Coming back to the performance with close-up filter:
Did some more in depth testing with the Canon 500D
. And although the test-target is not optimal for 1:2.4 magnification you can still see what's going on.
After testing at 200mm from f/2.8-f/11 I found that flatness of field was quite amazing but at f/2.8 I never got satisfying sharpness - even in the center. Only after stopping down to f/8 were the results "good enough".
The surprise came, when I reverse-mounted
the close-up lens (a suggestion by Bjørn Rørslett
It was immediately clear from the f/2.8 live-view image that this was the sharper solution. The center-sharpness at f/2.8-reverse was as sharp as f/8-normal
See this 100% crop of the center
shot at 200mm f/2.8 plus Canon 500D mounted in reverse orientation (left) and normally (right):
All focusing was done manually with Camera Control pro in live-view. Contrast based AF would have chosen a slightly more contrasty focus-position in normal mount but sharpness was reduced then.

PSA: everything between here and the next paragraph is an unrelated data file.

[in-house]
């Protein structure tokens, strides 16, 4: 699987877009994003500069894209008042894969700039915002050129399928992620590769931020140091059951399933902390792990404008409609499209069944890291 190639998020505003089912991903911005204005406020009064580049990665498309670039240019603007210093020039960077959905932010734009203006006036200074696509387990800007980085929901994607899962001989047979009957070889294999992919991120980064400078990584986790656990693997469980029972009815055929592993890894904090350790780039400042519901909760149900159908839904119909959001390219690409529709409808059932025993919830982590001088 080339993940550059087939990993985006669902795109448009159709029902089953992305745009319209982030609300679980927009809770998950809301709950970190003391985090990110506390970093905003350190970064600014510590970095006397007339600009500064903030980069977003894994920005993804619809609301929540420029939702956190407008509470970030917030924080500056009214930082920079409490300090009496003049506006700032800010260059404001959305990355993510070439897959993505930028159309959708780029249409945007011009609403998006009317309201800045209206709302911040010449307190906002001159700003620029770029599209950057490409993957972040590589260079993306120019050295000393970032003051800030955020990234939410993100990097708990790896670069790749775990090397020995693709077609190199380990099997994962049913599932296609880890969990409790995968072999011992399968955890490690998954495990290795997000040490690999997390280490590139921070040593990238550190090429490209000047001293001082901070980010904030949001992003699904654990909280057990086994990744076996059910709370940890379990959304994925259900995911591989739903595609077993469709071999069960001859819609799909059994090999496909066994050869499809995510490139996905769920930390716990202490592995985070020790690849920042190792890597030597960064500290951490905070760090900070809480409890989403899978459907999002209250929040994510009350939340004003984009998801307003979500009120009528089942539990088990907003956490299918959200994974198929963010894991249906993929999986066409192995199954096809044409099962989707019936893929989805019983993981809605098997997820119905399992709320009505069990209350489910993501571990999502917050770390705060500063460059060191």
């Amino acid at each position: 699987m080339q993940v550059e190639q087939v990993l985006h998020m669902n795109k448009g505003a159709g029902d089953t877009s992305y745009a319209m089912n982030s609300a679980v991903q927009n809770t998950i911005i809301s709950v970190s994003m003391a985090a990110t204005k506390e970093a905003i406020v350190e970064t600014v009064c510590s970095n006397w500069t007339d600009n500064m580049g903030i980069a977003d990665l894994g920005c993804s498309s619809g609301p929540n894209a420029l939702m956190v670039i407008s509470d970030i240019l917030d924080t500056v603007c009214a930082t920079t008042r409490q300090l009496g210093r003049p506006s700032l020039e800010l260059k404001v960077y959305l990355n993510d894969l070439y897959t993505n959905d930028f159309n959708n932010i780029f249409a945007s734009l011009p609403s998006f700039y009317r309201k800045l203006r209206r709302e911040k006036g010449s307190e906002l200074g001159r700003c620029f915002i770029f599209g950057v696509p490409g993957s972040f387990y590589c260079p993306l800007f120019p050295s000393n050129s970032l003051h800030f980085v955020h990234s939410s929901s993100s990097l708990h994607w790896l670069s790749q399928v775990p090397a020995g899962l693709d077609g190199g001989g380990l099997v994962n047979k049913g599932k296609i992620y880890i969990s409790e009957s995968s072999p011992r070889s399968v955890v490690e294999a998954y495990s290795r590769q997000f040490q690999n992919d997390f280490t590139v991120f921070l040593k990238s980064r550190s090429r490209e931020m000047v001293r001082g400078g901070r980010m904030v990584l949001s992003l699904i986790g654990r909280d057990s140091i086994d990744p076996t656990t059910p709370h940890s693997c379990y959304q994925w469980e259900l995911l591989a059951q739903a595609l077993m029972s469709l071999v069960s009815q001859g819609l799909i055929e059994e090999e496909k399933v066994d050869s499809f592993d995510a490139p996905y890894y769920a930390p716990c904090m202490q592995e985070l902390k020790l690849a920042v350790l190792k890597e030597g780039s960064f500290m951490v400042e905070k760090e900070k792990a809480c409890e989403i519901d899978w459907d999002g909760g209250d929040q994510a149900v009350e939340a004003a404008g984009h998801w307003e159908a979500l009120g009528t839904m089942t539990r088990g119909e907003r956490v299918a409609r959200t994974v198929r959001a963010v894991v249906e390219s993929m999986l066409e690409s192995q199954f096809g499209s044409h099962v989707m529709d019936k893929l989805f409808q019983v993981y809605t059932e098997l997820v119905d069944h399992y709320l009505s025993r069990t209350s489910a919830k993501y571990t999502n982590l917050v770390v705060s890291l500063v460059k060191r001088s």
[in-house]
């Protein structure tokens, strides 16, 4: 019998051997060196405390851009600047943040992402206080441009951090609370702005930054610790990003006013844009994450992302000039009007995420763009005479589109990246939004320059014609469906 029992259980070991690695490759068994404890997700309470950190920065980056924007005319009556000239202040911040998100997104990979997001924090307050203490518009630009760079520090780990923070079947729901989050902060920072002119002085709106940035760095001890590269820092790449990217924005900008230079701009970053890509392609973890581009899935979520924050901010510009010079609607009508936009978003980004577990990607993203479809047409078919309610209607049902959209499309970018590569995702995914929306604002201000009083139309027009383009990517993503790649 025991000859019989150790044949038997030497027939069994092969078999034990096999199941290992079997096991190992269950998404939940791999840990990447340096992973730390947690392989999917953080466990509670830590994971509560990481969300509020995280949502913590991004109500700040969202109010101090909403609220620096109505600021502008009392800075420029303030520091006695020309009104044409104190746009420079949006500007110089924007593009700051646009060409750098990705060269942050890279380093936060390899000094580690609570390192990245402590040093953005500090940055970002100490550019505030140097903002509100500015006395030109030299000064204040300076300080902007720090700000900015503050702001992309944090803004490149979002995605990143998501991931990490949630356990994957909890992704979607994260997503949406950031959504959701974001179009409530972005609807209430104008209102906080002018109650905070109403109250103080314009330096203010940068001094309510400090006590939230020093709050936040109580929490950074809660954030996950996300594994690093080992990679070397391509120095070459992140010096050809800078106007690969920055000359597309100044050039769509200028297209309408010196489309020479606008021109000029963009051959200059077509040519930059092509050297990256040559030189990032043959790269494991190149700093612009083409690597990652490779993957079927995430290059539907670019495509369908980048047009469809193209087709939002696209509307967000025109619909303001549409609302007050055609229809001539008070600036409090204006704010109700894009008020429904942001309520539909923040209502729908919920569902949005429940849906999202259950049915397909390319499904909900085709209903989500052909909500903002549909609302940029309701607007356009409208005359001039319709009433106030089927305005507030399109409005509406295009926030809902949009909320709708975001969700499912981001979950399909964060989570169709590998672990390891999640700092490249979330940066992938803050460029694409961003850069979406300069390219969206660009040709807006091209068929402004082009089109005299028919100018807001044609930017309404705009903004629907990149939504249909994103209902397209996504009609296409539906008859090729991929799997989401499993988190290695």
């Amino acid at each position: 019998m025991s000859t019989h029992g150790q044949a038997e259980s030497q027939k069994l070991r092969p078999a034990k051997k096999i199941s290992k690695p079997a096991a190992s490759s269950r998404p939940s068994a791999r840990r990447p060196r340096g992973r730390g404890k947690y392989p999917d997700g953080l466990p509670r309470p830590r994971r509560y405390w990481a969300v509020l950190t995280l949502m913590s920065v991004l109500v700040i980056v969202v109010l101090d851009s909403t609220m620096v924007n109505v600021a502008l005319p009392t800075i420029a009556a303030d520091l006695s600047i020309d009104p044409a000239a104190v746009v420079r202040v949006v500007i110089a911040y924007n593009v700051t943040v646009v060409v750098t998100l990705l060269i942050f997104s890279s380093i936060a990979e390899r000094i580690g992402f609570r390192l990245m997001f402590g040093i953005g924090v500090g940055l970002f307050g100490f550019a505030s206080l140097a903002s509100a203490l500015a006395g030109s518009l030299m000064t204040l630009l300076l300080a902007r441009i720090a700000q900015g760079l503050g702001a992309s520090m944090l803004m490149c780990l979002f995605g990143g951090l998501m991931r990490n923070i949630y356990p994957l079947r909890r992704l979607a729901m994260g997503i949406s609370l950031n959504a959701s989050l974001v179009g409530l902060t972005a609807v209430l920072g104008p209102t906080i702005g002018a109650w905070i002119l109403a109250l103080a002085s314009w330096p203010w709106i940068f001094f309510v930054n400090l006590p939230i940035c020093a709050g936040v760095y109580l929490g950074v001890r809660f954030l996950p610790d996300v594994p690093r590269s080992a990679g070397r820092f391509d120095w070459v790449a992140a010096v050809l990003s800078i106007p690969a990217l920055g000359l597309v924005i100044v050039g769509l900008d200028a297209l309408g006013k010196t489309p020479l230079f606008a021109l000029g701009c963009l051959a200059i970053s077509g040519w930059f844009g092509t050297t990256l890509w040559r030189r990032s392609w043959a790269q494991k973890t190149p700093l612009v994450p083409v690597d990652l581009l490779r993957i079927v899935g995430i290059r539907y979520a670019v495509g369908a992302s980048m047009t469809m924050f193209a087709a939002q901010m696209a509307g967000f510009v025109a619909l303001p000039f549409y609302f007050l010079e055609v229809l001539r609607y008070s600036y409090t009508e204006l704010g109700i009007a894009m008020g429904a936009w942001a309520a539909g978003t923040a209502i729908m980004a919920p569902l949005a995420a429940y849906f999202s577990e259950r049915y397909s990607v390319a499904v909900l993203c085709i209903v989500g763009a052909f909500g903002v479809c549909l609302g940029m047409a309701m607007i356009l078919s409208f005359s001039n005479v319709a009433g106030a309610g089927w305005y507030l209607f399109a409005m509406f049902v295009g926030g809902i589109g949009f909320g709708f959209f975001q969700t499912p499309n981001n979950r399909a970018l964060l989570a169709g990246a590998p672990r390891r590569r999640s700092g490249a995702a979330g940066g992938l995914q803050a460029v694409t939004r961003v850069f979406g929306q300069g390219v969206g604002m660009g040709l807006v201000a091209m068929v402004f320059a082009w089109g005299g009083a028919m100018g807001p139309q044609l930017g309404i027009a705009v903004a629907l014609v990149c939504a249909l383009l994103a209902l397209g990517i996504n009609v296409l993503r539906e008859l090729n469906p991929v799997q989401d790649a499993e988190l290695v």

But if you look at the corners field-curvature
clearly showed now.
See this 100% cop of the DX-corner
at 200mm f/2.8 plus Canon 500D mounted in reverse orientation (left) and normally (right):
The corners look better with the close-up lens normally mounted.
Stoping down you could still see differences between normal and reverse mount even at f/8.0 and only at f/16 both images were indiscernible. But that is on a DX-body. Not sure how the corners would look on a D3x.
So if you're shooting stamps you should use the Canon 500D in normal orientation and stop down to f/8.0 at least. But when shooting three-dimensional objects you should reverse-mount the 500D which gives you amazingly sharp shots even at f/2.8.